Q4. You would have scored good marks if you had worked little harder.
(A) if you had worked little hard
(B) if you would have worked little hard
(C) if you would have worked little harder
(D) if you had worked a little harder
(E) if you will have worked a little harder

Q5. The only way for growers to salvage frozen citrus is to process them quickly into juice concentrate before they rot when warmer weather returns.
(a) to process them quickly into juice concentrate before they rot when warmer weather returns
(b) if they are quickly processed into juice concenĀ¬trate before warmer weather returns to rot them
(c) for them to be processed quickly into juice concentrate before the fruit rots when warmer weather returns
(d) if the fruit is quickly processed into juice concenĀ¬trate before they rot when warmer weather returns
(e) to have it quickly processed into juice concentrate before warmer weather returns and rots the fruit
raj87verma88
raj87verma88 • Jul 18, 2009
Ans4. D

Ans5. E
Rajni Jain
Rajni Jain • Jul 20, 2009
Correct Answers:

Q4. You would have scored good marks if you had worked little harder.
(A) if you had worked little hard
(B) if you would have worked little hard
(C) if you would have worked little harder
(D) if you had worked a little harder
(E) if you will have worked a little harder

Q5. The only way for growers to salvage frozen citrus is to process them quickly into juice concentrate before they rot when warmer weather returns.
(a) to process them quickly into juice concentrate before they rot when warmer weather returns
(b) if they are quickly processed into juice concenĀ¬trate before warmer weather returns to rot them
(c) for them to be processed quickly into juice concentrate before the fruit rots when warmer weather returns
(d) if the fruit is quickly processed into juice concenĀ¬trate before they rot when warmer weather returns
(e) to have it quickly processed into juice concentrate before warmer weather returns and rots the fruit

Also, English guru's option A is not incorrect, is it.. ??
inform
inform • Jul 20, 2009
according to me this should be the right answers
q4-D
Q5-E
raj87verma88
raj87verma88 • Jul 20, 2009
@Crazygirl: The option A is definitely incorrect.
Rajni Jain
Rajni Jain • Jul 22, 2009
Q6. Difference between Like and As with Example?

Sentence Correction:
Q7. Adult survivors of child abuse traditionally have had little or no chance that they could get symptoms recognized and treating.
(A) that they could get their symptoms recognized and treated
(B) to recognize and treat their symptoms
(C) of getting his or her symptoms recognized and treated
(D) of getting their symptoms recognized and treated
(E) of recognizing and treating symptoms
swapnakumar
swapnakumar • Jul 22, 2009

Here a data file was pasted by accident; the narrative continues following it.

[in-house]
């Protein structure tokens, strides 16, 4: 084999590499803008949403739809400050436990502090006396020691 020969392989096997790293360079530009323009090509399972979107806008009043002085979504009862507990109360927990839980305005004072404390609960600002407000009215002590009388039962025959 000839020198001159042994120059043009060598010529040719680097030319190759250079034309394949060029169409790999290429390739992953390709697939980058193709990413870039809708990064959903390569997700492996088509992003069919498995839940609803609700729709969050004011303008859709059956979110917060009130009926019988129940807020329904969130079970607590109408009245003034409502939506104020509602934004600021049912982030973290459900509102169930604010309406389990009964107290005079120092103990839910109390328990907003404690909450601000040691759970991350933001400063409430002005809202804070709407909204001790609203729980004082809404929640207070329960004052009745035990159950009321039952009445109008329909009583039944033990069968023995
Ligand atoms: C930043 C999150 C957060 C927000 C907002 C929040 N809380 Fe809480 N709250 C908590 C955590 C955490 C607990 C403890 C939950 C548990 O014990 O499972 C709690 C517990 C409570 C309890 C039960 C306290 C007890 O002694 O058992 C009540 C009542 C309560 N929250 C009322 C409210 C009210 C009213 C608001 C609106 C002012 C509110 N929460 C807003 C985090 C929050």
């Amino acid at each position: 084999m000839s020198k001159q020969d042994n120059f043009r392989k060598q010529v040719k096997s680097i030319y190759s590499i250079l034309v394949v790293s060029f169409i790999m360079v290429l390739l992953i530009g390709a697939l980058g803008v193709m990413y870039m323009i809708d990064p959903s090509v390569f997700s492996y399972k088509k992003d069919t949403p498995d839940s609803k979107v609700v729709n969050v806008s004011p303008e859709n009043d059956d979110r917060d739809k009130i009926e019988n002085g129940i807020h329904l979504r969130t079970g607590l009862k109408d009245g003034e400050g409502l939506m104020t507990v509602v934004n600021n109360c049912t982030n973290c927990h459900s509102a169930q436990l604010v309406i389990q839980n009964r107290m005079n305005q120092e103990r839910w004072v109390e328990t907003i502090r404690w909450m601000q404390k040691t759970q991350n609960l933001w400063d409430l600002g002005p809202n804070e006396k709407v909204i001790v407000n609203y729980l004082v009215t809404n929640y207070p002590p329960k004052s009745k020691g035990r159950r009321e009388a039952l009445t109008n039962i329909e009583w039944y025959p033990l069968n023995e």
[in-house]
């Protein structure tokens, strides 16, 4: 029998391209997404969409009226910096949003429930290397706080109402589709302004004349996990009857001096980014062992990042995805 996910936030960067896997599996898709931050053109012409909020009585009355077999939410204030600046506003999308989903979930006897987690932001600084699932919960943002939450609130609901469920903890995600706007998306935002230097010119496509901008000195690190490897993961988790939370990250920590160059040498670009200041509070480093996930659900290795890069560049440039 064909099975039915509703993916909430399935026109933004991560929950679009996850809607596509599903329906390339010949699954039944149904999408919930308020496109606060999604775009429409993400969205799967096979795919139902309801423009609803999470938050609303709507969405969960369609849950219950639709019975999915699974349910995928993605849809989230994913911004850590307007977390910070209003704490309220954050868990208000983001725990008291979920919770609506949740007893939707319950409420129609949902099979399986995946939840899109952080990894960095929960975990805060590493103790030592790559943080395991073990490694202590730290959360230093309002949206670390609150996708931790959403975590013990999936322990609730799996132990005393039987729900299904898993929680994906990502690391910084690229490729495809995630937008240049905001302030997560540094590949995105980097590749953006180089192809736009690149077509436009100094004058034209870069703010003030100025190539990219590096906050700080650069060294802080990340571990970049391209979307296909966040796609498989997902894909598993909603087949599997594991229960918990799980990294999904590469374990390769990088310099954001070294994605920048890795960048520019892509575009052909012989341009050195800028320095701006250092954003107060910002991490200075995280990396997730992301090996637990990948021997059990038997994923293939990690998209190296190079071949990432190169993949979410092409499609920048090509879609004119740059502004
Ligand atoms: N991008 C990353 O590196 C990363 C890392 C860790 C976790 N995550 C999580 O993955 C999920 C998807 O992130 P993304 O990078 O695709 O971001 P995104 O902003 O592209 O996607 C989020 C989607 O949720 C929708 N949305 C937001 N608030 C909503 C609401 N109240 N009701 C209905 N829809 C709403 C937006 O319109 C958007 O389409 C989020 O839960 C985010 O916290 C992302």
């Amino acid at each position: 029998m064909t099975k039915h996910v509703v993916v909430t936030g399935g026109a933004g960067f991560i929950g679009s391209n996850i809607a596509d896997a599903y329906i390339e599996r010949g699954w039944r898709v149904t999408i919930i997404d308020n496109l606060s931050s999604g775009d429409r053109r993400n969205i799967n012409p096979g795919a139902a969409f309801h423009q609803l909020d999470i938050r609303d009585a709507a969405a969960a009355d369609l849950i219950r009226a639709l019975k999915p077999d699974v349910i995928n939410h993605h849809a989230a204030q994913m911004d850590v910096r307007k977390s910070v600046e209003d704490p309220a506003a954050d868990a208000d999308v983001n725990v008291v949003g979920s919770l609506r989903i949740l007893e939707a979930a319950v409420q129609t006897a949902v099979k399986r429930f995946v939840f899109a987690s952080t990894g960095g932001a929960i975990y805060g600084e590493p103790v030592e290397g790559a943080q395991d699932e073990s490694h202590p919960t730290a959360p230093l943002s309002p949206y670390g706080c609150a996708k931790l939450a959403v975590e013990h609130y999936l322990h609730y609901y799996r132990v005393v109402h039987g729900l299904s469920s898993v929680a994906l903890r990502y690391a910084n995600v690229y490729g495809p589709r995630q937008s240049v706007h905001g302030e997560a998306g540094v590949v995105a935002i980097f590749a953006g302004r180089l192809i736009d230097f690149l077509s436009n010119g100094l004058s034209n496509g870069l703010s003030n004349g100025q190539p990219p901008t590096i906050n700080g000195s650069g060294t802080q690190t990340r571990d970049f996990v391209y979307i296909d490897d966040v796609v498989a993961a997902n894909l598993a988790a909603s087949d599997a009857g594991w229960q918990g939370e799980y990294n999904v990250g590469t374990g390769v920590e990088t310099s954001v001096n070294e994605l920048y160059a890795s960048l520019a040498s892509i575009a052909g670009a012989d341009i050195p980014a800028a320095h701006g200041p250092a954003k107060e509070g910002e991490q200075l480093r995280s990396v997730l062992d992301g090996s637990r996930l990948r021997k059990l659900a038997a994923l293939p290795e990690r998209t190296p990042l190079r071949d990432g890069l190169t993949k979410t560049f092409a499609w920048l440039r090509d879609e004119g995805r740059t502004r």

6.I like trekking.
As he was ill he couldnot attend to his duties.

7.D
Rajni Jain
Rajni Jain • Jul 22, 2009
Along with Example, Could you please give the difference between between As and Like

Any other takers for question 7
Rajni Jain
Rajni Jain • Aug 4, 2009
Like

adjective
having almost or exactly the same qualities, characteristics, etc.; similar; equal a cup of sugar and a like amount of flour
Rare alike
Dialectal likely
Etymology: ME lik, aphetic for ilik < OE gelic, similar, equal, lit., of the same form or shape, akin to Ger gleich < PGmc *galīka- < *ga-, prefix of uncert. meaning + *līka, body, (ON līk, Goth leik, OE lic): for IE base see lich

adverb
Informal likely like as not, he is already there
similar to; somewhat resembling she is like a bird
in a manner characteristic of; similarly to she sings like a bird
in accord with the nature of; characteristic of it's not like her to sleep late
in the mood for; desirous of to feel like sleeping
indicative or prophetic of that sounds like fun; it looks like a clear day tomorrow
as for example great dramatists like Sophocles and Shakespeare

conjunction
in the way that; as it was just like you said
as if it looks like he is late

noun
a person or thing regarded as the equal or counterpart of another or of the person or thing being discussed I've never met her like

interjection
Informal inserted into spoken sentences before or after a word, phrase, or clause, apparently without meaning or syntactic function, but possibly for emphasis it's, like, hot

-----------------
AS

adverb
to the same amount or degree; equally I'm just as happy at home
for instance; thus a card game, as bridge
when set off or related in a specified way romanticism as contrasted with classicism
Etymology: weakened form of also; ME as, ase < OE eallswa (see also); lit., wholly so, just as

conjunction
in the same amount in which or to the same degree to which it flew straight as an arrow
in the same manner that; according to the way that do as you are told
at the same time that; while she laughed as she spoke
because; since as you object, we won't go
that the consequence is the question is so obvious as to need no reply
though tall as he was, he couldn't reach it
Informal that I don't know as I should

pronoun
a fact that we are tired, as anyone can see
that: preceded by such or the same the same color as yours is
in the role, function, capacity, or sense of he poses as a friend
like the risk is as nothing compared to the gain
----------

Reference:- Your Dictionary
raj87verma88
raj87verma88 • Aug 4, 2009
I think option B for Q7
Rajni Jain
Rajni Jain • Aug 4, 2009
Q8. Explain the following phrases:
'to talk at'
'to talk round'
'to talk back'
'to talk down'
'to talk down to'
Rajni Jain
Rajni Jain • Aug 4, 2009
Oops !! forgot to post answer:

Q7. Adult survivors of child abuse traditionally have had little or no chance that they could get symptoms recognized and treating.
(A) that they could get their symptoms recognized and treated
(B) to recognize and treat their symptoms
(C) of getting his or her symptoms recognized and treated
(D) of getting their symptoms recognized and treated
(E) of recognizing and treating symptoms

Share this content on your social channels -